Where hyperochlocracies collide, limitation begins anew. First comes the wars between the hyperempowered, such as the continuous-but-nearly-invisible battles between various hacker communities. As successes fed a growing sense its capabilities, Anonymous fractured into several different groups, with competing aims. Group turned against group, each seeking to undermine the efforts of others, even using state power (with leaks of carefully chosen information) to disrupt the relations within competitors.

Unlike ochlocracy, hyperpolitics isn’t a numbers game. Winning the battle has very little to do with the total number of combatants involved on either side and much more to do with the hypermpowerment of individuals and their ability to work coherently and effectively as a hyperempowered group. These traits are entirely orthogonal: any given individual could be great on their own and lousy in a group, or vice versa. Individuals who can bring their hyperempowerment into a group setting and harness the group, amplifying the hyperempowerment of the entire group, will be specifically able to make the most of every encounter. These are the victors of the next billion seconds, and to them will flow the spoils of the hyperconnected era.

This precise set of qualities – hyperempowered individuals who also hyperempower groups – will be strongly selected for. A small group of individuals who share these skills will far outperform a much larger but poorly integrated group. They are able to connect, share and learn from each other with a flexibility and speed that brings  maximum force to their every action. A laser beam next to an unfocused bulb, these groups will slice through every obstacle, vaporize all opposition, and vanquish all opponents not similarly constituted.

Over the next billion seconds some may find that even though they can draw on the learning and experience of billions of others, they work most effectively in smaller units. They will receive the greatest benefit from networks of relations that allow them to use their innate capacity to manage these connections, amplified with a capability keeping them in constant close connection. The elites of the next billion seconds will not necessarily be broadly-based, but may instead be tightly focused, open but highly insular. They will constantly be on the lookout for competitors to co-opt into their own network of relations, or, should that fail, looking for ways to disadvantage those competitors.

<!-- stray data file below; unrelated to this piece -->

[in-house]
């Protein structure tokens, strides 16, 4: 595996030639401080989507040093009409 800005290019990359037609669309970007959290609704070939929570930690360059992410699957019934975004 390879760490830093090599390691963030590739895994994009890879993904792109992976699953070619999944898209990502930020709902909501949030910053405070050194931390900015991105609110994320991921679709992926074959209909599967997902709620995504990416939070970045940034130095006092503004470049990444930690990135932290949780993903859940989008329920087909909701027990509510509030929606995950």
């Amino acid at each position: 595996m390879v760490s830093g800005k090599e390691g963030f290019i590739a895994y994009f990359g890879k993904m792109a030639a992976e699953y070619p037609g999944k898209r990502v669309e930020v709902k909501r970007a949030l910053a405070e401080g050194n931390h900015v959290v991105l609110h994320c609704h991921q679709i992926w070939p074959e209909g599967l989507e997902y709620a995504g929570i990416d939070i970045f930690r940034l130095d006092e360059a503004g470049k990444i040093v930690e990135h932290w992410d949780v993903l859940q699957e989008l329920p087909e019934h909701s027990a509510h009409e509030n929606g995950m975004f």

None of this tends toward stability; such hyperochlocracies will be pressure cookers, within which every individual will be pushed to the outer limits of performance. The best of these hyperochlocracies will learn to manage the stress they engender, while the worst will simply decohere as rapidly as they form. The rest will exist in a state mid-way between coming together and flying apart, constantly fracturing into competing polities, some fragments regaining potency and hyperempowerment, while others, dysfunctional, die.

In our immediate future we find an echo of our tribal past. The limits of biology which bounded the tribe’s numbers have not been erased. Before hyperconnectivity one hundred and fifty represented the entire map of the known. Today, one hundred and fifty stand in for the billions hyperconnected, as each acts as a filter and focusing agent for the others in immediate connection. In this new tribal formation, each constituent faces outward, connected to the communities of sharing, learning and expertise for which they are prized within the hyperochlocracy, finding, forwarding along everything of importance to those closest. Everything we once did we now do again, for the same reasons, but with far greater scope.

This is the future of the corporation, which began as a dissociated collection of capital, but concludes with the close collaboration of bodies and minds. This is the future of the school, the hospital, the government. This is the future of human organization and collective action. It is no longer bodies on streets holding banners or storming barricades. It is something more internal, more intense, and much more powerful.

52 – #FIGHT